About the chart: All units are Newtons. When available, two different toe units were measured: “Toe 1” and “Toe 2.” We feel it’s desirable for toe units to show similar results, the “St. Deviation” column shows the mathematically derived standard deviation for the test numbers. We feel a lower deviation is better, but be aware that a Newton is a fraction of a pound, so deviations of only several Newtons are probably well within the accuracy limits of our testing methods, as well as being inconsequential to binding performance, and perhaps best ignored. Also, when we test two different toes the deviation will usually be higher, so don’t compare that deviation to bindings having only one toe tested.
This project measures the resistance of a given tech binding’s toe wings to opening, or put differently, how “tightly” the binding toe grabs your boot with what you could call its toe closure “strength,” or “force.”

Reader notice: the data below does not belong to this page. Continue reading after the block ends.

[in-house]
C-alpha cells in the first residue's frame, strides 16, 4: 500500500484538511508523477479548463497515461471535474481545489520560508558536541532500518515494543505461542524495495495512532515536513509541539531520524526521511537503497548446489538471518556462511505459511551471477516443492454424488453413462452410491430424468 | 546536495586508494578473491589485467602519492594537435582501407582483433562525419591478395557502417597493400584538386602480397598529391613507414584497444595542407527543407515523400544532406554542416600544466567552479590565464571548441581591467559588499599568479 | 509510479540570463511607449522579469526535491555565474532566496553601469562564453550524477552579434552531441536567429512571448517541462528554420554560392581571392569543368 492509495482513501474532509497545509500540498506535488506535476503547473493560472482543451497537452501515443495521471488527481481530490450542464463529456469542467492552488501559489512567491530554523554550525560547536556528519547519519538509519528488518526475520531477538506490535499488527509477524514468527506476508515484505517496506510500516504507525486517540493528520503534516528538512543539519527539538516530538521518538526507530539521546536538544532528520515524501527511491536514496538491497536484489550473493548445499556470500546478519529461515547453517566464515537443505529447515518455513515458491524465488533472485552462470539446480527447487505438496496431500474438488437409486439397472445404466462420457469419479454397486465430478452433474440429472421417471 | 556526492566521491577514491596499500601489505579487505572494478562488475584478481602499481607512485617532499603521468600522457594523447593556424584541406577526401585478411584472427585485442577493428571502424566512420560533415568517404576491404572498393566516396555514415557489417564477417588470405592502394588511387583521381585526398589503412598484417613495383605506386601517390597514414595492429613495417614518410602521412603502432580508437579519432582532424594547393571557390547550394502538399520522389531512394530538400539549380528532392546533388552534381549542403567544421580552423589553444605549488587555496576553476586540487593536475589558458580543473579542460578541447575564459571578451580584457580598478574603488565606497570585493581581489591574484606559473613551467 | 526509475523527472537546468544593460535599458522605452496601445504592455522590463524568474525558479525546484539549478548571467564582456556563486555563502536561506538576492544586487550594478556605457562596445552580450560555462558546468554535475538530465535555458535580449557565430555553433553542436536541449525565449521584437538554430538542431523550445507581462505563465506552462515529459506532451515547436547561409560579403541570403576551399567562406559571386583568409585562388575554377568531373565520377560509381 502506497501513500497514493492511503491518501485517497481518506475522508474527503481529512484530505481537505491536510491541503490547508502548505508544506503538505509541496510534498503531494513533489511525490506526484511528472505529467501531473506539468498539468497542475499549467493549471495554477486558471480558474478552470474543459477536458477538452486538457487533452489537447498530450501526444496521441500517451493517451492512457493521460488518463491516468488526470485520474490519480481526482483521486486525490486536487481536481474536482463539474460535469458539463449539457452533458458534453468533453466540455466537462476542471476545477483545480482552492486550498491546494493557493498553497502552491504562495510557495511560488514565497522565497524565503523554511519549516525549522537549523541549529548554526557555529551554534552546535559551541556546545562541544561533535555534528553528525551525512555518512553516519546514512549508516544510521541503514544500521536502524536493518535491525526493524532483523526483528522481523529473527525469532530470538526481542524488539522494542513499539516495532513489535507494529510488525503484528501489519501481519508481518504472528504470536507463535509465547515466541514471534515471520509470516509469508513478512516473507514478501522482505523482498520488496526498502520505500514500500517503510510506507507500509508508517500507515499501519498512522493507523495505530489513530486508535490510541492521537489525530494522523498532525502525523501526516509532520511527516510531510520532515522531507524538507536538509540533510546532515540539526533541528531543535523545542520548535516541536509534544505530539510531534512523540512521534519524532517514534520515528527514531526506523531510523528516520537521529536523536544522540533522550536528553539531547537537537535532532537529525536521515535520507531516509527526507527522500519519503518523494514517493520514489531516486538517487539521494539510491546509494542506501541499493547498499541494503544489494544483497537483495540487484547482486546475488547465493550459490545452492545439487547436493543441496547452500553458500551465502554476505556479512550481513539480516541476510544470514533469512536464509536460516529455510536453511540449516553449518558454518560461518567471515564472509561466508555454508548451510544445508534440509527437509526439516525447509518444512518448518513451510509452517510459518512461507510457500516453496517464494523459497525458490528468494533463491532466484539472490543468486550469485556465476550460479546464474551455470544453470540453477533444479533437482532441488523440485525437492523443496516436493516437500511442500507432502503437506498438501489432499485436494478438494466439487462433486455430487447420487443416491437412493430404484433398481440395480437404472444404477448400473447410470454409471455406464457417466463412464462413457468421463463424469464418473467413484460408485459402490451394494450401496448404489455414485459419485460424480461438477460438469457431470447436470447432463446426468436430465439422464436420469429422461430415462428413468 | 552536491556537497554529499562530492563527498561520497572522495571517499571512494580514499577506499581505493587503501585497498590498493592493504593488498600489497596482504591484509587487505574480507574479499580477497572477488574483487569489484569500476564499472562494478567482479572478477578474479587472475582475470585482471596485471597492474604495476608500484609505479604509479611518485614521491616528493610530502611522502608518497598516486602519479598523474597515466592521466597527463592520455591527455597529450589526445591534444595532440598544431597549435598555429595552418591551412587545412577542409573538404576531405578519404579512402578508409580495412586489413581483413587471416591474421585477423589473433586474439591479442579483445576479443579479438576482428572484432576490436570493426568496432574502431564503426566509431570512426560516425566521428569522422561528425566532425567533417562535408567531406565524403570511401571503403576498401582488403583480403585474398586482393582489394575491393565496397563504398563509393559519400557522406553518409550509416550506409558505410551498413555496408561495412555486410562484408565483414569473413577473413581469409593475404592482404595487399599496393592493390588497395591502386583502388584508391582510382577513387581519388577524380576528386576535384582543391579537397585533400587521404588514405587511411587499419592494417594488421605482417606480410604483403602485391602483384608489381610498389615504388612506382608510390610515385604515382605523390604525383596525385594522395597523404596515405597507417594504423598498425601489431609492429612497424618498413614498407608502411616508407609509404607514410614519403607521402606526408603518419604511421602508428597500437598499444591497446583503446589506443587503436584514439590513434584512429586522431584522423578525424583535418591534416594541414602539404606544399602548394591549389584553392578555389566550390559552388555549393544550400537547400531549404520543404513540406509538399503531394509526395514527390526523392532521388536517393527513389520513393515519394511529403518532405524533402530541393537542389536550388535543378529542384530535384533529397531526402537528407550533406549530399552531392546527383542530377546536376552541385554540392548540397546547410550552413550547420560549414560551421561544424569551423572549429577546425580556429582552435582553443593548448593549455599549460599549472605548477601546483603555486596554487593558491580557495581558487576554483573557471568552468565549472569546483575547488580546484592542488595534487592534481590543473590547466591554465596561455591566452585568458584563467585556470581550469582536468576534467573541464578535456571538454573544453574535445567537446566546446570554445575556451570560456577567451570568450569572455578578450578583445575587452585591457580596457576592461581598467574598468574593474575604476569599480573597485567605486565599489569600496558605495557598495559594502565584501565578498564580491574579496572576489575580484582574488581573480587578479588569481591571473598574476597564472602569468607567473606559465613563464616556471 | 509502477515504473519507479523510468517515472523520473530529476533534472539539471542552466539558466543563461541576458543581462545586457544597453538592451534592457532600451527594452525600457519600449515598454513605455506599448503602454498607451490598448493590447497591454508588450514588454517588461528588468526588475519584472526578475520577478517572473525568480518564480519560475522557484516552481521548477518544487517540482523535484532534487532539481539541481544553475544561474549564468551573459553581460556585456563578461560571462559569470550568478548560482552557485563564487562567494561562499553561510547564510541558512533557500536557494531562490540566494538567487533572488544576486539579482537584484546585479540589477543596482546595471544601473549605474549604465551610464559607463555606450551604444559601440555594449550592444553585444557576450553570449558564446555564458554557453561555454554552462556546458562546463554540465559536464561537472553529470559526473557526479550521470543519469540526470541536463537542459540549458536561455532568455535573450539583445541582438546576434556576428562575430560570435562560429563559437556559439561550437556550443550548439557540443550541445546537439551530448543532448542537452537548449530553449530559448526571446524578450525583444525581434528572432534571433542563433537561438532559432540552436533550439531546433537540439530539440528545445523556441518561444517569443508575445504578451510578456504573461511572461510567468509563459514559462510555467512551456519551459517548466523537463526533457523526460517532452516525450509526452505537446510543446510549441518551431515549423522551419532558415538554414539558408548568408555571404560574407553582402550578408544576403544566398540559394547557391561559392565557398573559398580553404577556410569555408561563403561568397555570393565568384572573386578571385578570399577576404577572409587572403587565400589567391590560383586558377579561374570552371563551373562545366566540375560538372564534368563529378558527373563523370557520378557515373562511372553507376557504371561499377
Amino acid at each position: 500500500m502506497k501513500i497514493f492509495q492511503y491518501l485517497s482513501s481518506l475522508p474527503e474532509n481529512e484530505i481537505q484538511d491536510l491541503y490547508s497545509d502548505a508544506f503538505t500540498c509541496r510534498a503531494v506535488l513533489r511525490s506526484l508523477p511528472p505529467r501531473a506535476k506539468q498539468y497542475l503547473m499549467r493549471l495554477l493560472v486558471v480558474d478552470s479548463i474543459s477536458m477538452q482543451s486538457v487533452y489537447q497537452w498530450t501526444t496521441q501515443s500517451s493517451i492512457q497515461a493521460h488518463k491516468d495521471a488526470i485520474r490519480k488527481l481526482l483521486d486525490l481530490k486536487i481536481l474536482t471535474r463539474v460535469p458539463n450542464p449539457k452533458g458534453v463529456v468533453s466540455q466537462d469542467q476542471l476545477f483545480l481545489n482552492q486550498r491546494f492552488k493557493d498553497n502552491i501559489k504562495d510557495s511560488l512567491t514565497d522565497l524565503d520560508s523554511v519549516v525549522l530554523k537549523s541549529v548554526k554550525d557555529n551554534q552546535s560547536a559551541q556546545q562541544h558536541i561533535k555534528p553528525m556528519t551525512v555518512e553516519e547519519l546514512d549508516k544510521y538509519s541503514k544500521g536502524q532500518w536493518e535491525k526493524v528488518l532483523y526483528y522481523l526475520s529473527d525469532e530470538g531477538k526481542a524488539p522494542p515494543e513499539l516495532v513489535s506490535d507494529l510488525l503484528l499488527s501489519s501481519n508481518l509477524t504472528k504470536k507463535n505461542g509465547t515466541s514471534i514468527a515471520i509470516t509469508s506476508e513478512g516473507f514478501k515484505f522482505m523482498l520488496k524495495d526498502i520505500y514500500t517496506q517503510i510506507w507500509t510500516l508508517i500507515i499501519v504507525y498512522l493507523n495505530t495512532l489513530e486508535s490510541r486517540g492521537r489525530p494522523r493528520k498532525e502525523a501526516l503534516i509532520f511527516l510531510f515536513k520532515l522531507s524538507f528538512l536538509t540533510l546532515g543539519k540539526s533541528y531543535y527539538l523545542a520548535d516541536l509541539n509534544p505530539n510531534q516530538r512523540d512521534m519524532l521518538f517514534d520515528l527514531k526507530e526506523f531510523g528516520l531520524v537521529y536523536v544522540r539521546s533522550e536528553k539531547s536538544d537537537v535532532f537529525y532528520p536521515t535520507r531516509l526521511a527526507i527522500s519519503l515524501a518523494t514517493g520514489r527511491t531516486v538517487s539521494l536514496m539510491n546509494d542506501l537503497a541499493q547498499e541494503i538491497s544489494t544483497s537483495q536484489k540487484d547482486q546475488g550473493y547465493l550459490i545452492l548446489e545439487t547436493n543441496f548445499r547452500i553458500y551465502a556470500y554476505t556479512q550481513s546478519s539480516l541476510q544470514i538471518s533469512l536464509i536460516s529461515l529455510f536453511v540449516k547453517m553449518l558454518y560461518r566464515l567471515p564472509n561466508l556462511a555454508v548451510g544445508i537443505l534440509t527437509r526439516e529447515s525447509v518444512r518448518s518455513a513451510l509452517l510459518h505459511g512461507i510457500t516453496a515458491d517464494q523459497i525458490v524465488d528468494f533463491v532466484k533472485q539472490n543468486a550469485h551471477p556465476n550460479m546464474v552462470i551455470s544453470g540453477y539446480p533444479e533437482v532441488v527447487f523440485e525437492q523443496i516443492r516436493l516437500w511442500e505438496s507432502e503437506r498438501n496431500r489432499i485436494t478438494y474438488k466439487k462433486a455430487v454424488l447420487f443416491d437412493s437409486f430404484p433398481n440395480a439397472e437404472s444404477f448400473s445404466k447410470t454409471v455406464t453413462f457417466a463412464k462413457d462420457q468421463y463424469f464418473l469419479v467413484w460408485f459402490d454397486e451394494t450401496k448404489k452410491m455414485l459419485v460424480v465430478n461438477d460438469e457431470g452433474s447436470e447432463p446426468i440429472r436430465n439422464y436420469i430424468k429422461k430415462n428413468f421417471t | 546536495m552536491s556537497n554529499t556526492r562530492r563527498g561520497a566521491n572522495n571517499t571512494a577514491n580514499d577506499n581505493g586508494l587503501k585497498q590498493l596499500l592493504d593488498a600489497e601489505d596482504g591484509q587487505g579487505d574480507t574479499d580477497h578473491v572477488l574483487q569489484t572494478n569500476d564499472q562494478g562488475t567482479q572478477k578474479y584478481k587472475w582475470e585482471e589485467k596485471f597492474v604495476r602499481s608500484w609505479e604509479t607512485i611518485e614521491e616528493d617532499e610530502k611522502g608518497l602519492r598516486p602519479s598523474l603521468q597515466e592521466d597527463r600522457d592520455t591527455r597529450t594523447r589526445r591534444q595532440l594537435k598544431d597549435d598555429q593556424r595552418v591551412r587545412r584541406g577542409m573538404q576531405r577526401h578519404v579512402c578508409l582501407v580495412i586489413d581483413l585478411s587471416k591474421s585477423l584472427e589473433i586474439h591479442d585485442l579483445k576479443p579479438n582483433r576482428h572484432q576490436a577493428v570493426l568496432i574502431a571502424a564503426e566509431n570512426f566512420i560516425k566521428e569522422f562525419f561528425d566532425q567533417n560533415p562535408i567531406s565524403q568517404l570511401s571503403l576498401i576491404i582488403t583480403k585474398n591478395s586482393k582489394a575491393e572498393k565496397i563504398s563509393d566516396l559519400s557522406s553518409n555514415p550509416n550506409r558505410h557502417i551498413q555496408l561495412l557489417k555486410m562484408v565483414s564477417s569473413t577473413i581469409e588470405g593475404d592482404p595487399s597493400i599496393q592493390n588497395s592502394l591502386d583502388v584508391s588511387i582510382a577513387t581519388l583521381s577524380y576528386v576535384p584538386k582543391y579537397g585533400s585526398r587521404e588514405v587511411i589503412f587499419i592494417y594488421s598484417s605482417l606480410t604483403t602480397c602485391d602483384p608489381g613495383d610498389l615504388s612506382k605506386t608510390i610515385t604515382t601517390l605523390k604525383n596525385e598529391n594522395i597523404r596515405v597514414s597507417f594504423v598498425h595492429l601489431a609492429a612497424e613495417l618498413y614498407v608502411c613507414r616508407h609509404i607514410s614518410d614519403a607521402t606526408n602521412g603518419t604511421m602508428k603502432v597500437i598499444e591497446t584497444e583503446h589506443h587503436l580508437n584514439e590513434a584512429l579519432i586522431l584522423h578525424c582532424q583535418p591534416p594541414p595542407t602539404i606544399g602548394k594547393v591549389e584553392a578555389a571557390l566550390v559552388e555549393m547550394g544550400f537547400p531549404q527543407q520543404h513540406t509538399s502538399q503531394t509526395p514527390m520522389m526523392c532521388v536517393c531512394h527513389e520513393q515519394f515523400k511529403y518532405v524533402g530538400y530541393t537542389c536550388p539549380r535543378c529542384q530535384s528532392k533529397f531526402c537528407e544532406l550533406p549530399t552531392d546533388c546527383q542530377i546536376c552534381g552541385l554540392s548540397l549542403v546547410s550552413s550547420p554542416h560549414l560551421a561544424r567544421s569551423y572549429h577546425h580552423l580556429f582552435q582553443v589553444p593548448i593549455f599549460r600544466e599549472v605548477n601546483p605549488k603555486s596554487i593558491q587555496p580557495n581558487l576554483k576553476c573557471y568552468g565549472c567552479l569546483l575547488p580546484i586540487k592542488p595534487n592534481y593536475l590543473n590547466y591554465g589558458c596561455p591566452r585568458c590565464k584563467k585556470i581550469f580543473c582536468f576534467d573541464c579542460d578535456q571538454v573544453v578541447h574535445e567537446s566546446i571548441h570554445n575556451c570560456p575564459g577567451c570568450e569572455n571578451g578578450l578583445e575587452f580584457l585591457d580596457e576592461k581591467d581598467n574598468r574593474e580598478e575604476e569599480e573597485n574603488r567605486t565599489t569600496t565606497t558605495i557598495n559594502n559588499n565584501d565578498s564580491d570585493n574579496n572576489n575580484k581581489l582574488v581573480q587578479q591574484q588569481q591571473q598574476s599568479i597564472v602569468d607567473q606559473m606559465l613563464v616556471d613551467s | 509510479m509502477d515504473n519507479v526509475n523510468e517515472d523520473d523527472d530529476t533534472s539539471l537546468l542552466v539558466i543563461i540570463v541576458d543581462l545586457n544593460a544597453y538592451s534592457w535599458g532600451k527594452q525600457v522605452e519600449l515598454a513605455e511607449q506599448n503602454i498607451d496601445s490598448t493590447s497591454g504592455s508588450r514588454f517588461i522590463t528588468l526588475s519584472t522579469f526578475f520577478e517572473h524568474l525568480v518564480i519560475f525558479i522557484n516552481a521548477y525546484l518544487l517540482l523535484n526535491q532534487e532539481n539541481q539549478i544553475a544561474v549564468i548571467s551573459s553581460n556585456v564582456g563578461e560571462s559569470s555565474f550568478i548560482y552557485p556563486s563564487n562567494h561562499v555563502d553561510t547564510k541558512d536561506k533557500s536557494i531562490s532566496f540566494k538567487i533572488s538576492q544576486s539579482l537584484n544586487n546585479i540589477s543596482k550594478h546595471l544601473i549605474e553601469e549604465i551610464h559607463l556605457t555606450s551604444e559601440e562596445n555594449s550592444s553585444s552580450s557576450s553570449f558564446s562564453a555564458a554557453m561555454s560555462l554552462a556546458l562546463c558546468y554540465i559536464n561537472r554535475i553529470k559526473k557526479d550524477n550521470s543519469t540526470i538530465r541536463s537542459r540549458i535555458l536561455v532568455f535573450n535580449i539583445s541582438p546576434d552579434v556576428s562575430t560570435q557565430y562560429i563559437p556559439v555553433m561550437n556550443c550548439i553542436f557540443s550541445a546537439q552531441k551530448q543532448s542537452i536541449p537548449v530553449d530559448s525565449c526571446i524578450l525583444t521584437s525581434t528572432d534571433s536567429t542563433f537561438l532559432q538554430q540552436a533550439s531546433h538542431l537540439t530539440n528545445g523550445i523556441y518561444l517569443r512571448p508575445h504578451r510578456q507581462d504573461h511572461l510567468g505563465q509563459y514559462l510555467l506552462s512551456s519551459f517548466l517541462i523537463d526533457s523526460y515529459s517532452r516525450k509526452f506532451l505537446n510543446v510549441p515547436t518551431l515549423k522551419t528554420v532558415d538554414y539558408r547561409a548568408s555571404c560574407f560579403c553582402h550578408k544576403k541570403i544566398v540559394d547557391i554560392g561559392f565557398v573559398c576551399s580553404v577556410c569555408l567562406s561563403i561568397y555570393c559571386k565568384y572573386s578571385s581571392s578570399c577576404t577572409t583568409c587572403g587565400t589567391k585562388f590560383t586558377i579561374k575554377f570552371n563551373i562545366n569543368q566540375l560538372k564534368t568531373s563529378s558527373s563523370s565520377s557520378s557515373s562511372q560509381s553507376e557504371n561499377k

It is tempting to call this the “spring strength” in lay terms, but that’s the wrong terminology so I’ll attempt to refrain. To get more specific, what is often called spring “strength” or “stiffness” is technically called “spring rate.” What I’m measuring is the force, in newtons, it takes to overcome the spring rate and open the binding. The spring rate can be calculated using the travel distance of 2.5 mm and the force. In this case, since we used the same amount of travel for all tests, mathematically deriving a spring rate is unnecessary.
Before we go farther, note that while in many (if not most) cases stronger toe springs may be desirable, softer springs are necessary for bindings with lower release-value (RV) ranges. Consequently, if you’re a skier who needs a binding that adjusts well below the proverbial “11” don’t get caught up in the “higher number ya better” game. On the other hand, one of the coolest thing about stiffer toe springs is you can often tour them without locking your binding toe — especially if you’re a smaller skier. If you like the idea of doing that, but due to your stature you need a binding that’ll set at around RV 5 or so, you’ll need a binding that is not at the top of the chart, but still reasonably stiff. As for me, I generally get good results with my release values at around 7.5. Nearly all the bindings on the chart get me there, with the possible exception of the Plum. There’s more about this here, with the caveat my release testing might stand for better engineering.